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This image of part of a proof for the Lagrange Remainder for Taylor's Formula. I need help solving the last integral. Can anyone explain?

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The last integral can't really be "solved immediately." If it could be, then so could the integral they rewrote with integration by parts, as they're the exact same integral.

Here is an alternate, cleaner, and clear way to finish their proof.

We have the integral $$\int_a^x \frac{f^{(n+1)}(t)}{n!}(x-t)^n \mathrm dt.$$

By the mean value theorem for integrals (which is really the intermediate value theorem in disguise), we can rewrite this as

$$ f^{(n+1)}(\xi) \int_a^x \frac{(x-t)^n}{n!} \mathrm dt = f^{(n+1)}(\xi) \frac{(x-a)^{n+1}}{(n+1)!},$$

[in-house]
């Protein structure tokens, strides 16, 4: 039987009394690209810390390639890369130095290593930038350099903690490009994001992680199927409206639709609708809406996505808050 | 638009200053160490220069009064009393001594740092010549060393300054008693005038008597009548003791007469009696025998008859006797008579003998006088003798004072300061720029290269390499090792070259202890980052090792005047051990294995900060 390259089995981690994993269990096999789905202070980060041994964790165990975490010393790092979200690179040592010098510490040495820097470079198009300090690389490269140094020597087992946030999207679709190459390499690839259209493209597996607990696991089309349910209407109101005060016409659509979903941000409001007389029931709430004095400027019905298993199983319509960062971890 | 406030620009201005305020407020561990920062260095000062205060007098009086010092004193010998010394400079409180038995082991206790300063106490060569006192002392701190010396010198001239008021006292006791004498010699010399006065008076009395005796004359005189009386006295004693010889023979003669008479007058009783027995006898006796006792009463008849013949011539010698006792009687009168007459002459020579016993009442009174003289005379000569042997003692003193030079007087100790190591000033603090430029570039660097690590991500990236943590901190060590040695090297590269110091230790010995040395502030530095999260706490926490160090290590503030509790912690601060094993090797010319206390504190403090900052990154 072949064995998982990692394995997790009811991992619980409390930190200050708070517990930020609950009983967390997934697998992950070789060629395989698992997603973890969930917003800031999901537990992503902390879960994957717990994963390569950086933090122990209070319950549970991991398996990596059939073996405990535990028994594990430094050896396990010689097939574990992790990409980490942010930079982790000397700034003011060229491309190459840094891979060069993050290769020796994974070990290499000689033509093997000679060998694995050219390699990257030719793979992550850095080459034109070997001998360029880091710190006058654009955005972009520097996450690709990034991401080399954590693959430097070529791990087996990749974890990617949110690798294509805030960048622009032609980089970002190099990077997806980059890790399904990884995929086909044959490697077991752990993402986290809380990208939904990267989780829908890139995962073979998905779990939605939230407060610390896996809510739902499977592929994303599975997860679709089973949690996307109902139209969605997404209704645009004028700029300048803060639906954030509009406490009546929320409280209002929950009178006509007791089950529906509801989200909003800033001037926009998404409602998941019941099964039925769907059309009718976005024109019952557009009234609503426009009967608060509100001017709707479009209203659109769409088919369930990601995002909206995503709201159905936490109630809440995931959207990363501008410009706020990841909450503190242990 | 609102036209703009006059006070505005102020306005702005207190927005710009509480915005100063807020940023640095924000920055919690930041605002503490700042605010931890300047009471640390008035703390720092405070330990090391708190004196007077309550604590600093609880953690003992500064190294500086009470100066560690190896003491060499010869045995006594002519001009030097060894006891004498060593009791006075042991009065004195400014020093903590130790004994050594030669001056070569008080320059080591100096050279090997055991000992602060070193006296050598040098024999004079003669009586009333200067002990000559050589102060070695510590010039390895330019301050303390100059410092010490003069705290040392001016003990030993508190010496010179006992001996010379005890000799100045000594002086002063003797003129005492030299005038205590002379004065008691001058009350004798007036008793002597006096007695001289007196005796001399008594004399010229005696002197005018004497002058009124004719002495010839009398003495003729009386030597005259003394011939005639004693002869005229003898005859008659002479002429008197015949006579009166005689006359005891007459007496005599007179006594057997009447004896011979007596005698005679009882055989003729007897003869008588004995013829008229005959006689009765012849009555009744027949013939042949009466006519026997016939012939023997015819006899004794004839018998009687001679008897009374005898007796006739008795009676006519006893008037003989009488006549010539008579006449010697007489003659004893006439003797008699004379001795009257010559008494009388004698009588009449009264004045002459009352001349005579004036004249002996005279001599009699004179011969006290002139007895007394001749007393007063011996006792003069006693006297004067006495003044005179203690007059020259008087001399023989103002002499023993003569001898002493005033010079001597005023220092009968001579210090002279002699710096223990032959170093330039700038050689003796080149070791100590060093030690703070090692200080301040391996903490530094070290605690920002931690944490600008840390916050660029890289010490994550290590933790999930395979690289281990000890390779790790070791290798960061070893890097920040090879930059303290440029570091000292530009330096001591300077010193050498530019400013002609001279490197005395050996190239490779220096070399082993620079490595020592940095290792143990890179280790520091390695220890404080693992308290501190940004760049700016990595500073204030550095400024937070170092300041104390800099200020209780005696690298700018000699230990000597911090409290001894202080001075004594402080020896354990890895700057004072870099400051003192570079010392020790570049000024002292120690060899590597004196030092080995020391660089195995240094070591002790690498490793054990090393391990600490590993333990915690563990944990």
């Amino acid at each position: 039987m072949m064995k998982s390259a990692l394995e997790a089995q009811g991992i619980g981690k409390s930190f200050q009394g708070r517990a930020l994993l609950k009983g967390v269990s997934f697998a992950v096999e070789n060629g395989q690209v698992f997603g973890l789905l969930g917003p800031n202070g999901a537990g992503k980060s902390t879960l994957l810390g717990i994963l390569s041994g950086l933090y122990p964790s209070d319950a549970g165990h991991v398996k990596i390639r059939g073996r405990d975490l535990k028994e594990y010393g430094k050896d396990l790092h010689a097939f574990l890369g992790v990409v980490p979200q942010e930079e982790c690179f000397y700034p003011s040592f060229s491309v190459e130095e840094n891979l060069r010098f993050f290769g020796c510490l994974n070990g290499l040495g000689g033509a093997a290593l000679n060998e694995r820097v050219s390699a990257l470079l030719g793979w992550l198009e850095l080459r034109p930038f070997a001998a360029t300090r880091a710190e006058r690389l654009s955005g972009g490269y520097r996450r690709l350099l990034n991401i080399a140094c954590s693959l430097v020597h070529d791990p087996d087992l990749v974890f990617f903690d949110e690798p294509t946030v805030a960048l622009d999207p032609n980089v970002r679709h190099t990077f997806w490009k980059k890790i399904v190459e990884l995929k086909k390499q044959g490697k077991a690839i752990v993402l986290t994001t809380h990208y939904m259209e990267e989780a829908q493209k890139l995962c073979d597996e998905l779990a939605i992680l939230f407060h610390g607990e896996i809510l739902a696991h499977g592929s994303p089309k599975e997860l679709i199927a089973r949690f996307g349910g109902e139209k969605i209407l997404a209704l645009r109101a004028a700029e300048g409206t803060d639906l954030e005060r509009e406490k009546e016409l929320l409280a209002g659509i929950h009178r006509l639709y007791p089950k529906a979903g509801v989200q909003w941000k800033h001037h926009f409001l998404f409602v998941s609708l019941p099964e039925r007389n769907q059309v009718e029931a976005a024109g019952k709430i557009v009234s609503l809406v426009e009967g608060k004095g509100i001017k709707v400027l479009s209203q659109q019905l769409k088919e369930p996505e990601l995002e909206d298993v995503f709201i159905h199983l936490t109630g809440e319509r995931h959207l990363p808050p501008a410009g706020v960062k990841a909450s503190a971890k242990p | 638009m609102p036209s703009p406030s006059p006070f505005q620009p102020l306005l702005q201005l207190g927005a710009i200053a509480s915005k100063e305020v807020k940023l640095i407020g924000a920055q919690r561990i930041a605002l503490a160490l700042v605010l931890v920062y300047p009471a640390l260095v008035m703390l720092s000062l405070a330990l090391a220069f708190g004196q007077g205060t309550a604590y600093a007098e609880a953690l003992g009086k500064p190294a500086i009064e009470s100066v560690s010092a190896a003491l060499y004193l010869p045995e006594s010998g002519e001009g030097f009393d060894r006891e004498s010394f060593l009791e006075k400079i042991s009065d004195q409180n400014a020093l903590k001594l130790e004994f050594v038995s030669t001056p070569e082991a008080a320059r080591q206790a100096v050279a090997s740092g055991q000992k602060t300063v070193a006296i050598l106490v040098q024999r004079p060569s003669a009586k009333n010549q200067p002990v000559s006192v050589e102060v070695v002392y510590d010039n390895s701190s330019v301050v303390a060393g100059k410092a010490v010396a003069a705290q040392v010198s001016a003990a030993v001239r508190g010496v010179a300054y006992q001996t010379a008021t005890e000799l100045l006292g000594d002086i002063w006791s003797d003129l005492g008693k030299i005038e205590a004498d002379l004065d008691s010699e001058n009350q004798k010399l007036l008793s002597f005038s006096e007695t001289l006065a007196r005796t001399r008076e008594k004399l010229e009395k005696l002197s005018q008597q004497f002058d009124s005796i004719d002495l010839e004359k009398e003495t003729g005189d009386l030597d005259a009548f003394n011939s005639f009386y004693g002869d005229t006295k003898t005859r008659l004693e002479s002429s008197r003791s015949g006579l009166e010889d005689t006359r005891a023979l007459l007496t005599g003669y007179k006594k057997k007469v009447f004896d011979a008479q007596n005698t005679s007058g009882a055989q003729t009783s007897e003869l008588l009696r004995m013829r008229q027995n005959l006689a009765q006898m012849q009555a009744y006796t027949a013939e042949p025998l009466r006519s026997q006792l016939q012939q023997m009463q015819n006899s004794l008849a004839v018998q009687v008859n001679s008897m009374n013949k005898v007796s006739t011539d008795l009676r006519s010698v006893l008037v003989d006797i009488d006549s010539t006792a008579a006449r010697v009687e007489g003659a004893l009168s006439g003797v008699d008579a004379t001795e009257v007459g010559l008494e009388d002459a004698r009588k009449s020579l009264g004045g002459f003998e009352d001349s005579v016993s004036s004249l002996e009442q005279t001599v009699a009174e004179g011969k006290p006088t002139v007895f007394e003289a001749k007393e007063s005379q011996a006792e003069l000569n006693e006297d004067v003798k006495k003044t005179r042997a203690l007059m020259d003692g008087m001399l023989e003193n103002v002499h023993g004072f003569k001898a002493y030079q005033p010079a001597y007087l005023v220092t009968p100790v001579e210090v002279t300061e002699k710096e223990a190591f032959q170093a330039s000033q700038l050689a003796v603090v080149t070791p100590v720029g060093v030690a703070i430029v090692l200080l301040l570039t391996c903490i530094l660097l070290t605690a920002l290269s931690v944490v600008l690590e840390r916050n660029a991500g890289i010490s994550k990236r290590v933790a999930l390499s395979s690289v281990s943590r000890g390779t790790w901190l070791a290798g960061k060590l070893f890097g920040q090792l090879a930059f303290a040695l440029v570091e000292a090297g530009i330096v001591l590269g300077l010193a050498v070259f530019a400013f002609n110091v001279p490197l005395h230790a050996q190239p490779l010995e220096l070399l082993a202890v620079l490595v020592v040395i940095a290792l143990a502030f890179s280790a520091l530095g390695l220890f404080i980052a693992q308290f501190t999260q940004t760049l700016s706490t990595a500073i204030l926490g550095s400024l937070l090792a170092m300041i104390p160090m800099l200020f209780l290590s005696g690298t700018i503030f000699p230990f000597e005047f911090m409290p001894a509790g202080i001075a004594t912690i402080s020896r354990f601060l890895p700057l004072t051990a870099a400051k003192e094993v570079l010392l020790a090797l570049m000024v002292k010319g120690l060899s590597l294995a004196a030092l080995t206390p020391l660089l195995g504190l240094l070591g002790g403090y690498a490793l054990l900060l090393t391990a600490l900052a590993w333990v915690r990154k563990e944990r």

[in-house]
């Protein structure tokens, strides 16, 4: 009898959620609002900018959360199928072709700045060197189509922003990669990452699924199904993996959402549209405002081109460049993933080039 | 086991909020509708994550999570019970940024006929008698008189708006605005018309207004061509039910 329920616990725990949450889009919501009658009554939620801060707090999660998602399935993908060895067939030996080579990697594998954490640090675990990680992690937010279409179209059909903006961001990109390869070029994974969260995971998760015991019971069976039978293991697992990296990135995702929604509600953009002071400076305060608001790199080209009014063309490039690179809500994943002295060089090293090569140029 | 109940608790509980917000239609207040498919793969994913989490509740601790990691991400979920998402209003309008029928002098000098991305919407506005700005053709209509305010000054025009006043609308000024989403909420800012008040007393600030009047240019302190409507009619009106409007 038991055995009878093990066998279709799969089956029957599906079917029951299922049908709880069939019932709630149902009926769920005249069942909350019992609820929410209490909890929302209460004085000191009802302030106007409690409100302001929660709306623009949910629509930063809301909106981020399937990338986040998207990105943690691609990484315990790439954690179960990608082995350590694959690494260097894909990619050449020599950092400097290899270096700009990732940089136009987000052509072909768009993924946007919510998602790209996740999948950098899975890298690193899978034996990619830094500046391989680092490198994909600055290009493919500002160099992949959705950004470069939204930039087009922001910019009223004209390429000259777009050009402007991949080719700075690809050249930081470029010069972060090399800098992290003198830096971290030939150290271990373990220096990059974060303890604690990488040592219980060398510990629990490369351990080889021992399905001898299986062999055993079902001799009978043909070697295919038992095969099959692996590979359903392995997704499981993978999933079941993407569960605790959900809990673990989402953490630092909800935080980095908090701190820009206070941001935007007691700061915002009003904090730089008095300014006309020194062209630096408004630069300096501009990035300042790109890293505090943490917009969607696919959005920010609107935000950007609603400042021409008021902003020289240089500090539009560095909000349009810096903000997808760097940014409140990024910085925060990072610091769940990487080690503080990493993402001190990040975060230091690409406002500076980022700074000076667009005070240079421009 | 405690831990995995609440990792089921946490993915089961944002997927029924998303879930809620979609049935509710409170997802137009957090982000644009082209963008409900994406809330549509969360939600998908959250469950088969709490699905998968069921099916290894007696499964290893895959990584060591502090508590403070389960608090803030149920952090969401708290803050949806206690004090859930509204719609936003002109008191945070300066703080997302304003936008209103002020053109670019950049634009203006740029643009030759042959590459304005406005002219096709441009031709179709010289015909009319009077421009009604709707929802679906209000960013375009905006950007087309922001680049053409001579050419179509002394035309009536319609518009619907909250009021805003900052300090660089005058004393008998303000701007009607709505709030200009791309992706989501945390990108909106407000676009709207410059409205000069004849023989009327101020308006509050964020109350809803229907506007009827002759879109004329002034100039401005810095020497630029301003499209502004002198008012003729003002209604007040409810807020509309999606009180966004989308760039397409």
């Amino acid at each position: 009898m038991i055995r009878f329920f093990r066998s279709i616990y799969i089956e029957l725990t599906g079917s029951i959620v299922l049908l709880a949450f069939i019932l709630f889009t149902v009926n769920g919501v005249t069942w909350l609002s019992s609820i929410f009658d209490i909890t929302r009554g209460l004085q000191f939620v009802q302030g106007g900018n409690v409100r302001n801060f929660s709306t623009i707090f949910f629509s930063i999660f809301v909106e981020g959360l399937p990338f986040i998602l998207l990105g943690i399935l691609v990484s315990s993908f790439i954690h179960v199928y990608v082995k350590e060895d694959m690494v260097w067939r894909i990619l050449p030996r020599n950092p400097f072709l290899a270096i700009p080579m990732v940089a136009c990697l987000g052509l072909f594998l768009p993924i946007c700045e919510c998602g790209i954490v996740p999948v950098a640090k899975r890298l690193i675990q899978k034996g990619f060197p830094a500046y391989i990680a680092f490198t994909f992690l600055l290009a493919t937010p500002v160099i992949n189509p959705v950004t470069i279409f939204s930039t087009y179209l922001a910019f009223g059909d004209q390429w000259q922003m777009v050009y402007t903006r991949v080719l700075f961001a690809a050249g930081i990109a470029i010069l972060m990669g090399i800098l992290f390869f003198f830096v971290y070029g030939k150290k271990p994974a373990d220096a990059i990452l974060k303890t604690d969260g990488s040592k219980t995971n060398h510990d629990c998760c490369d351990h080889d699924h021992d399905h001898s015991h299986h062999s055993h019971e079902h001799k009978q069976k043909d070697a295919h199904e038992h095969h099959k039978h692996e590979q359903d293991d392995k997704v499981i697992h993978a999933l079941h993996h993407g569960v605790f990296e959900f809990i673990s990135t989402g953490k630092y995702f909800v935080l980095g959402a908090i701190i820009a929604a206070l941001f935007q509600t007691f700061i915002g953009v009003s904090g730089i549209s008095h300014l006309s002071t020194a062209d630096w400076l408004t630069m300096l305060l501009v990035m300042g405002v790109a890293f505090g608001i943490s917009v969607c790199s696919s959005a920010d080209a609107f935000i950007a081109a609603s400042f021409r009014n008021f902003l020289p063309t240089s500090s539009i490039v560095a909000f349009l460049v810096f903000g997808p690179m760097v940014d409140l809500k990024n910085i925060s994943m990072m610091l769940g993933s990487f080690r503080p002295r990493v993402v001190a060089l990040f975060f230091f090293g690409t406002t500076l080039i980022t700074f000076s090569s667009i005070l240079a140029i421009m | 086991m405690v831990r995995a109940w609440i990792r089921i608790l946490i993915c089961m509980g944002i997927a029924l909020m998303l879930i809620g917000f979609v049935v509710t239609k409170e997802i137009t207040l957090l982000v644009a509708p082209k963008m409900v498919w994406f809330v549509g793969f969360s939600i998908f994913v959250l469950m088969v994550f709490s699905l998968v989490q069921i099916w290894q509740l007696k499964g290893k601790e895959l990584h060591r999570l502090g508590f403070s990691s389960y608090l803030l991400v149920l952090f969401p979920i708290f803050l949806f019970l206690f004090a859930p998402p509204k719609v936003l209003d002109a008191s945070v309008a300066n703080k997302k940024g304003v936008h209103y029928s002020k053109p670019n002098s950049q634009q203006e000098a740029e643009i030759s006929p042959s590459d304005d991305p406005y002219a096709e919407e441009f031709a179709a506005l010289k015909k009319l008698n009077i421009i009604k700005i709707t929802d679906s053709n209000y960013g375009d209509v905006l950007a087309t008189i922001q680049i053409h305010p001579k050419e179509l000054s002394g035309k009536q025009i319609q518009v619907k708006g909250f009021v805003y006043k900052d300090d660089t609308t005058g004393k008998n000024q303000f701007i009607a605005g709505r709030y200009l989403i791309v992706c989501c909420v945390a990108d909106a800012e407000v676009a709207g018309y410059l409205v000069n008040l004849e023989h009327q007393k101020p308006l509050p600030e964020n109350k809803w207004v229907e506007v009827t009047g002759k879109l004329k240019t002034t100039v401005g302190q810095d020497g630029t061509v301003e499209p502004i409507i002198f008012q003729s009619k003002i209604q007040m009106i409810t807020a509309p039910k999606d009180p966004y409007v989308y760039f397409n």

where $\xi$ is some number between $a$ and $x$, and where the last equality comes from evaluating the (now actually easy to evaluate) integral. $\diamondsuit$

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  • $\begingroup$ any idea why the proof in the OP would bother with the I.B.P. before saying the resulting integral could be “solved immediately”? I don’t see any advantage to delaying the step you provided by their penultimate integration. Thanks for pointing to the Wiki article. With your permission, I’d add an edit with the relevant summary of the MVT, as it applies here, to complete the answer as a stand-alone reference. Very much appreciated! $\endgroup$ – Rax Adaam Jun 25 at 16:43
  • $\begingroup$ @RaxAdaam I don't know why the OP's proof uses IBP. It does not seem helpful. And feel free to improve my answer through any edits you deem appropriate. $\endgroup$ – davidlowryduda Jun 25 at 19:40

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